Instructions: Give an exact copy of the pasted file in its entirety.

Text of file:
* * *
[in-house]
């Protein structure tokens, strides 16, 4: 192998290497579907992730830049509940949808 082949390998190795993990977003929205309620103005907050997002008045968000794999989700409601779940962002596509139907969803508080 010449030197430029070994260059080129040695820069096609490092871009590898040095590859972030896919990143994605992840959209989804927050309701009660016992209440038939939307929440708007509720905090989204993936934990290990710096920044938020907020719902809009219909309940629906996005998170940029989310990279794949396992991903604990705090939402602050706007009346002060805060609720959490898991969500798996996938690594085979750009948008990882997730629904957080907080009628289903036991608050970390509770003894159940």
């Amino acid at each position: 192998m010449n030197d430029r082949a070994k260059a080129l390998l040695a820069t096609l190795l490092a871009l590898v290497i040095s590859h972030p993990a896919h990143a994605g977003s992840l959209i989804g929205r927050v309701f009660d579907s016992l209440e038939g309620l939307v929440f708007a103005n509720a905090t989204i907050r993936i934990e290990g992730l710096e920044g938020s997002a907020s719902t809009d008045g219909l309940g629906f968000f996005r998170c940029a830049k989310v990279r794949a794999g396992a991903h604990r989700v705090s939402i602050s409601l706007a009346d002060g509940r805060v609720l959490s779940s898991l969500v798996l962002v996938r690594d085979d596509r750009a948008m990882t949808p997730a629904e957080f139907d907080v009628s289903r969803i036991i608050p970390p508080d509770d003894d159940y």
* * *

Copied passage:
[in-house]
């Protein structure tokens, strides 16, 4: 192998290497579907992730830049509940949808 082949390998190795993990977003929205309620103005907050997002008045968000794999989700409601779940962002596509139907969803508080 010449030197430029070994260059080129040695820069096609490092871009590898040095590859972030896919990143994605992840959209989804927050309701009660016992209440038939939307929440708007509720905090989204993936934990290990710096920044938020907020719902809009219909309940629906996005998170940029989310990279794949396992991903604990705090939402602050706007009346002060805060609720959490898991969500798996996938690594085979750009948008990882997730629904957080907080009628289903036991608050970390509770003894159940």
């Amino acid at each position: 192998m010449n030197d430029r082949a070994k260059a080129l390998l040695a820069t096609l190795l490092a871009l590898v290497i040095s590859h972030p993990a896919h990143a994605g977003s992840l959209i989804g929205r927050v309701f009660d579907s016992l209440e038939g309620l939307v929440f708007a103005n509720a905090t989204i907050r993936i934990e290990g992730l710096e920044g938020s997002a907020s719902t809009d008045g219909l309940g629906f968000f996005r998170c940029a830049k989310v990279r794949a794999g396992a991903h604990r989700v705090s939402i602050s409601l706007a009346d002060g509940r805060v609720l959490s779940s898991l969500v798996l962002v996938r690594d085979d596509r750009a948008m990882t949808p997730a629904e957080f139907d907080v009628s289903r969803i036991i608050p970390p508080d509770d003894d159940y």